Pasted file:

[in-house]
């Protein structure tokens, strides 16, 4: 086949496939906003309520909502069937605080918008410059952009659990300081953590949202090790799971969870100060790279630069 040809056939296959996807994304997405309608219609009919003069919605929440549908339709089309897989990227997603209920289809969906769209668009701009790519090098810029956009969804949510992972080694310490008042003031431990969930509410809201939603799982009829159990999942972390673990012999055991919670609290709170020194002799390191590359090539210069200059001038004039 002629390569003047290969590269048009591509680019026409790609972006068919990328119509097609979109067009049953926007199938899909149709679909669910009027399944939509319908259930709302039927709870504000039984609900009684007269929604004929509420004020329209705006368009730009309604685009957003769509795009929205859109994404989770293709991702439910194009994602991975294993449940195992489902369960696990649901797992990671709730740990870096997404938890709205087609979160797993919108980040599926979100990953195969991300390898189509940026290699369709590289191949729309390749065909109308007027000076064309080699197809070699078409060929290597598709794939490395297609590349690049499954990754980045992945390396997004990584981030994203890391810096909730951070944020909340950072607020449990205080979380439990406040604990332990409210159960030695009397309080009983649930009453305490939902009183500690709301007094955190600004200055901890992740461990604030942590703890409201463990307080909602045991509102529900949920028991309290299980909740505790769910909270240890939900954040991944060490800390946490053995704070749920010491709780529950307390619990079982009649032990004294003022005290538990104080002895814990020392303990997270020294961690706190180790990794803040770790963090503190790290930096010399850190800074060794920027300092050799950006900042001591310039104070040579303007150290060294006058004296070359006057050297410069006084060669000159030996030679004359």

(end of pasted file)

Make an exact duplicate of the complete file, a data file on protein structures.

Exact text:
[in-house]
């Protein structure tokens, strides 16, 4: 086949496939906003309520909502069937605080918008410059952009659990300081953590949202090790799971969870100060790279630069 040809056939296959996807994304997405309608219609009919003069919605929440549908339709089309897989990227997603209920289809969906769209668009701009790519090098810029956009969804949510992972080694310490008042003031431990969930509410809201939603799982009829159990999942972390673990012999055991919670609290709170020194002799390191590359090539210069200059001038004039 002629390569003047290969590269048009591509680019026409790609972006068919990328119509097609979109067009049953926007199938899909149709679909669910009027399944939509319908259930709302039927709870504000039984609900009684007269929604004929509420004020329209705006368009730009309604685009957003769509795009929205859109994404989770293709991702439910194009994602991975294993449940195992489902369960696990649901797992990671709730740990870096997404938890709205087609979160797993919108980040599926979100990953195969991300390898189509940026290699369709590289191949729309390749065909109308007027000076064309080699197809070699078409060929290597598709794939490395297609590349690049499954990754980045992945390396997004990584981030994203890391810096909730951070944020909340950072607020449990205080979380439990406040604990332990409210159960030695009397309080009983649930009453305490939902009183500690709301007094955190600004200055901890992740461990604030942590703890409201463990307080909602045991509102529900949920028991309290299980909740505790769910909270240890939900954040991944060490800390946490053995704070749920010491709780529950307390619990079982009649032990004294003022005290538990104080002895814990020392303990997270020294961690706190180790990794803040770790963090503190790290930096010399850190800074060794920027300092050799950006900042001591310039104070040579303007150290060294006058004296070359006057050297410069006084060669000159030996030679004359």